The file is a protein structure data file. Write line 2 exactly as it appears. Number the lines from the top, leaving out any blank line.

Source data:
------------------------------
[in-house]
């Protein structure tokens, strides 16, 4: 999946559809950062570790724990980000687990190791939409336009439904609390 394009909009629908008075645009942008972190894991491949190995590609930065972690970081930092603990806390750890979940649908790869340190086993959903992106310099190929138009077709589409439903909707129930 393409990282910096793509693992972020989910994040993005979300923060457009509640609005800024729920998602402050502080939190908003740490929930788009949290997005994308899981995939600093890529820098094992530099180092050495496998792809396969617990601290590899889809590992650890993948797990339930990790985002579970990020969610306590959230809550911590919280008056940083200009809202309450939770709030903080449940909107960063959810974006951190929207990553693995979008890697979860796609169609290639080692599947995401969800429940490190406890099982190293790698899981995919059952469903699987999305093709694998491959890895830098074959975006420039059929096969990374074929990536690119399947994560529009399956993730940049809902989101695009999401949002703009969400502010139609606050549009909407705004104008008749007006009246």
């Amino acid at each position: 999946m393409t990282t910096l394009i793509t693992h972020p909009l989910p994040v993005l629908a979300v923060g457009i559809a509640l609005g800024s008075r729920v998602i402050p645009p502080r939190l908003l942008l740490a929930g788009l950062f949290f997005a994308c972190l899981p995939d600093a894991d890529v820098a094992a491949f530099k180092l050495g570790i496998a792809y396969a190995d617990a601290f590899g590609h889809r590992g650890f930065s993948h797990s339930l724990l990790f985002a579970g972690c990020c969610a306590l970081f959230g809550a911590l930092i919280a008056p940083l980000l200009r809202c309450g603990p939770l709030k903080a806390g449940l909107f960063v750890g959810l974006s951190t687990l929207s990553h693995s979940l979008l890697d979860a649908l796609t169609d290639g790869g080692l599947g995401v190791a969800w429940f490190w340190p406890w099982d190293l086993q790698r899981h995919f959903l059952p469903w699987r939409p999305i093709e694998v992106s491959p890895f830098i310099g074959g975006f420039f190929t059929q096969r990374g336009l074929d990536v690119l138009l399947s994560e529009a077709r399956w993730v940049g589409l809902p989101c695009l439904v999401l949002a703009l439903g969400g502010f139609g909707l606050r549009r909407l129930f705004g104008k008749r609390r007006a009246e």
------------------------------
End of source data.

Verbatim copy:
């Protein structure tokens, strides 16, 4: 999946559809950062570790724990980000687990190791939409336009439904609390 394009909009629908008075645009942008972190894991491949190995590609930065972690970081930092603990806390750890979940649908790869340190086993959903992106310099190929138009077709589409439903909707129930 393409990282910096793509693992972020989910994040993005979300923060457009509640609005800024729920998602402050502080939190908003740490929930788009949290997005994308899981995939600093890529820098094992530099180092050495496998792809396969617990601290590899889809590992650890993948797990339930990790985002579970990020969610306590959230809550911590919280008056940083200009809202309450939770709030903080449940909107960063959810974006951190929207990553693995979008890697979860796609169609290639080692599947995401969800429940490190406890099982190293790698899981995919059952469903699987999305093709694998491959890895830098074959975006420039059929096969990374074929990536690119399947994560529009399956993730940049809902989101695009999401949002703009969400502010139609606050549009909407705004104008008749007006009246």